“The Da Vinci Code,” Dan Brown’s best-selling novel, has spawned a host of literary imitators, board and video games, a travel journal, a Fodor’s guide, a major feature film, a diet plan, and now, perhaps, a Supreme Court case.
While Random House, Brown’s publisher, fended off a copyright infringement suit in Britain, it went on the offensive against an American author, Lewis Perdue, who also believes that Dan Brown stole the basis of “The Da Vinci Code” from his works. Perdue wrote two novels, “The Da Vinci Legacy” and “Daughter of God” which — as one might surmise from their titles — explore themes similar to those that form the basis of Brown’s blockbuster mystery. In their private conference Thursday, the nine Supreme Court justices will consider whether to weigh in on this dispute by hearing the case of Lewis Perdue v. Dan Brown and Random House (No. 06-213).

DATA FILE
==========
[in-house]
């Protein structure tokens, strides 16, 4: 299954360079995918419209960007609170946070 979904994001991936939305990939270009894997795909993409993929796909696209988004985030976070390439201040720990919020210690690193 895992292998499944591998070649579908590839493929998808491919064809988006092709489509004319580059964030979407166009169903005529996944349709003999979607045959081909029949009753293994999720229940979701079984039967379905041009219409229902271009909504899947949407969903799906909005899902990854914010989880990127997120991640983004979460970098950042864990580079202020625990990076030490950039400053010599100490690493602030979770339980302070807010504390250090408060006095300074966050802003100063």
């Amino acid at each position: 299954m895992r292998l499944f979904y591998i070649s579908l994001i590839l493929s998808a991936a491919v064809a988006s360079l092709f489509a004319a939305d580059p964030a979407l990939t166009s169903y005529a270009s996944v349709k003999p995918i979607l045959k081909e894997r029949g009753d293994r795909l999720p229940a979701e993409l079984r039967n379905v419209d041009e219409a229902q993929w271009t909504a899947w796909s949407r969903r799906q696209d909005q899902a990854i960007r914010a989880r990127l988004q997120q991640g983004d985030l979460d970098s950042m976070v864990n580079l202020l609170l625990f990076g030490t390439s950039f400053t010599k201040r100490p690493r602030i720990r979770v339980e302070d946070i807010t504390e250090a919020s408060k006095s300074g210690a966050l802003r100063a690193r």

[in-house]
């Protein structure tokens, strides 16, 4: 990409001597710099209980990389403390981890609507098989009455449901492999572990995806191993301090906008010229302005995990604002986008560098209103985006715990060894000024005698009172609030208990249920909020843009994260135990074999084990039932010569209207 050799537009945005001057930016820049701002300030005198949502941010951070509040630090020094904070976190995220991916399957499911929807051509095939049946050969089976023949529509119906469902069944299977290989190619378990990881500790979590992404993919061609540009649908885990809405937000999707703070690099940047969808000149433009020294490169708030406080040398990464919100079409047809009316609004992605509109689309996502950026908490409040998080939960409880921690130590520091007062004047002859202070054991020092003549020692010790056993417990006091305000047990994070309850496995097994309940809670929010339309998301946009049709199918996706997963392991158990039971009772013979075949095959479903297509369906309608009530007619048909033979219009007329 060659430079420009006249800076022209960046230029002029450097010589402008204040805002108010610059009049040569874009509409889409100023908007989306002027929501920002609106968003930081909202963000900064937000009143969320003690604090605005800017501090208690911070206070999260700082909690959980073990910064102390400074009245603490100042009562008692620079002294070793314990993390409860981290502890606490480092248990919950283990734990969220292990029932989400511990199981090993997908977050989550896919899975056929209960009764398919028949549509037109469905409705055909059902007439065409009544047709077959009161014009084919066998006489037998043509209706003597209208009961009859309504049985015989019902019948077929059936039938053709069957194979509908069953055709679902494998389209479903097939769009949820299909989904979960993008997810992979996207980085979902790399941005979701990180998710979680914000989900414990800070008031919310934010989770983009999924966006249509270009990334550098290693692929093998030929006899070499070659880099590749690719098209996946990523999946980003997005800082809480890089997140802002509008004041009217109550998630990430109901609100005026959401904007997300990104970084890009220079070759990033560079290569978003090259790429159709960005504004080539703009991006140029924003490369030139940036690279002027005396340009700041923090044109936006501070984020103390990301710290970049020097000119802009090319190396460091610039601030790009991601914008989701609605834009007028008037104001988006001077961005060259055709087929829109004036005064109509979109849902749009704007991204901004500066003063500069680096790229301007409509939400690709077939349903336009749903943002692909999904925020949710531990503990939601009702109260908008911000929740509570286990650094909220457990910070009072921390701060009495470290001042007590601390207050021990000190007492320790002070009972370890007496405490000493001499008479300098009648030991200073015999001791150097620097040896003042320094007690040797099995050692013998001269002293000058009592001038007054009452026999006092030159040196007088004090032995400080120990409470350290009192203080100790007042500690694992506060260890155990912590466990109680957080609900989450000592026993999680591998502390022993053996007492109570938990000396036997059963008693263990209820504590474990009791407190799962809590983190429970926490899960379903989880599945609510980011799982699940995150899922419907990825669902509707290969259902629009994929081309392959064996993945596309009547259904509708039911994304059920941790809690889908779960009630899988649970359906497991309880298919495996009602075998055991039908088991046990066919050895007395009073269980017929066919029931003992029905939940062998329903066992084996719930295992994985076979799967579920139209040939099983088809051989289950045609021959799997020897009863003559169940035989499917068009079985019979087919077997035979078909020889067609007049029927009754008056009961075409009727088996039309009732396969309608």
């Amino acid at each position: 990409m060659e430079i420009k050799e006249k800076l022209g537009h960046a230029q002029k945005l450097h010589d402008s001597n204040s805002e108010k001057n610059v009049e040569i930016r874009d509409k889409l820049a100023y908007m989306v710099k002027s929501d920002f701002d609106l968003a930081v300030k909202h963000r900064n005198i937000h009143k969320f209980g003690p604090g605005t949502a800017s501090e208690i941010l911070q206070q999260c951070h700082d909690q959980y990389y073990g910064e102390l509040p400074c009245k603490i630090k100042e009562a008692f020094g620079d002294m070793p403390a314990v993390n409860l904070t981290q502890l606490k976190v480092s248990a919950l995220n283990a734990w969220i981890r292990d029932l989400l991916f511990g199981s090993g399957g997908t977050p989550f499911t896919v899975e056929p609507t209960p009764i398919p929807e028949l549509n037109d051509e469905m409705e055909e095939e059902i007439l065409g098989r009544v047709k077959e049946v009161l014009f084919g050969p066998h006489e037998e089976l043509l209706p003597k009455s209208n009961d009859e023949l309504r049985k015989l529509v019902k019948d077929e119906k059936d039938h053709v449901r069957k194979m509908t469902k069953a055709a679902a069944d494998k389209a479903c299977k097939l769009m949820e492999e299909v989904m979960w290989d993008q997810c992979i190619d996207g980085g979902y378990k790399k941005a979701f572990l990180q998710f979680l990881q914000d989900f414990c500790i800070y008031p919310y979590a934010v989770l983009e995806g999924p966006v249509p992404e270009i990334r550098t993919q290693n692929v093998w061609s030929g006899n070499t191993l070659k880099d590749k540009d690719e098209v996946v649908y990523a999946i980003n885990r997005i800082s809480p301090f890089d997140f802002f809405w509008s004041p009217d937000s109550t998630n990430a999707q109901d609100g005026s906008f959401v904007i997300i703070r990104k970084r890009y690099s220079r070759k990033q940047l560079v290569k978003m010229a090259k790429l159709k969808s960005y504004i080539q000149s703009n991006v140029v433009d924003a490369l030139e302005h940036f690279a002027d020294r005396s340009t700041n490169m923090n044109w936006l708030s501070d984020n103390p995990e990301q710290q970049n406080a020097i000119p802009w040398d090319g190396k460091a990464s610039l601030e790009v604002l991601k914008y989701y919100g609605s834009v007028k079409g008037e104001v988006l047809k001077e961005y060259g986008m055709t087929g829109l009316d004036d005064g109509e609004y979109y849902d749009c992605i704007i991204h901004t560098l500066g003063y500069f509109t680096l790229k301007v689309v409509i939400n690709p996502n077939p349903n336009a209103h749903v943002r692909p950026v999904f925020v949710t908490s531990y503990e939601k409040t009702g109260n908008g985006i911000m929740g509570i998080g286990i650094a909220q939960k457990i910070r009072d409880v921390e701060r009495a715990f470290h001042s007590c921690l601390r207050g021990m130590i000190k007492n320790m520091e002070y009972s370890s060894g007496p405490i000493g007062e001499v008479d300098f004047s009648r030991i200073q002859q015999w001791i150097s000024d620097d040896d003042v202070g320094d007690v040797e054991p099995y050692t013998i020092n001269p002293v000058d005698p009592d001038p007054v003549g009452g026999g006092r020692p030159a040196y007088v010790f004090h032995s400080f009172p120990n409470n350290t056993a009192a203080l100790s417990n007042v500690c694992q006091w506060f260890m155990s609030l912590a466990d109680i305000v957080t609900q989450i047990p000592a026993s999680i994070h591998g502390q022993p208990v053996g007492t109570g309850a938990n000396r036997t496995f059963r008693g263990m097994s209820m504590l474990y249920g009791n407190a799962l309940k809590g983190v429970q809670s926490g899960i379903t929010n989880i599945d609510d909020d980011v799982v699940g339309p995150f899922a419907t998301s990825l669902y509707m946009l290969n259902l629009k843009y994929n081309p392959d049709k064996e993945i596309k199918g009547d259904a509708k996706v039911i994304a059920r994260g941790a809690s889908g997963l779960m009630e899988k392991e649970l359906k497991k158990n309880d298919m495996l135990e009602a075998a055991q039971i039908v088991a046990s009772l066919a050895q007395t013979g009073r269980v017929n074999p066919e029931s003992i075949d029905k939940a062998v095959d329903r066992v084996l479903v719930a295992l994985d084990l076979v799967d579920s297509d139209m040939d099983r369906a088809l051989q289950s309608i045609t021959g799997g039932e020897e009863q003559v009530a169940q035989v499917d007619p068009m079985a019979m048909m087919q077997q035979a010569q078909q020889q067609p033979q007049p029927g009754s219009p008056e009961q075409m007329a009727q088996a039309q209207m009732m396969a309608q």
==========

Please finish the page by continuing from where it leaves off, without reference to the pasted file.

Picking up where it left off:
This content has been archived. It is available through our partners, LexisNexis® and Bloomberg Law.
To view this content, please continue to their sites.
Not a Lexis Subscriber?
Not a Bloomberg Law Subscriber?
LexisNexis® and Bloomberg Law are third party online distributors of the broad collection of current and archived versions of ALM's legal news publications. LexisNexis® and Bloomberg Law customers are able to access and use ALM's content, including content from the National Law Journal, The American Lawyer, Legaltech News, The New York Law Journal, and Corporate Counsel, as well as other sources of legal information.
For questions call 1-877-256-2472 or contact us at [email protected]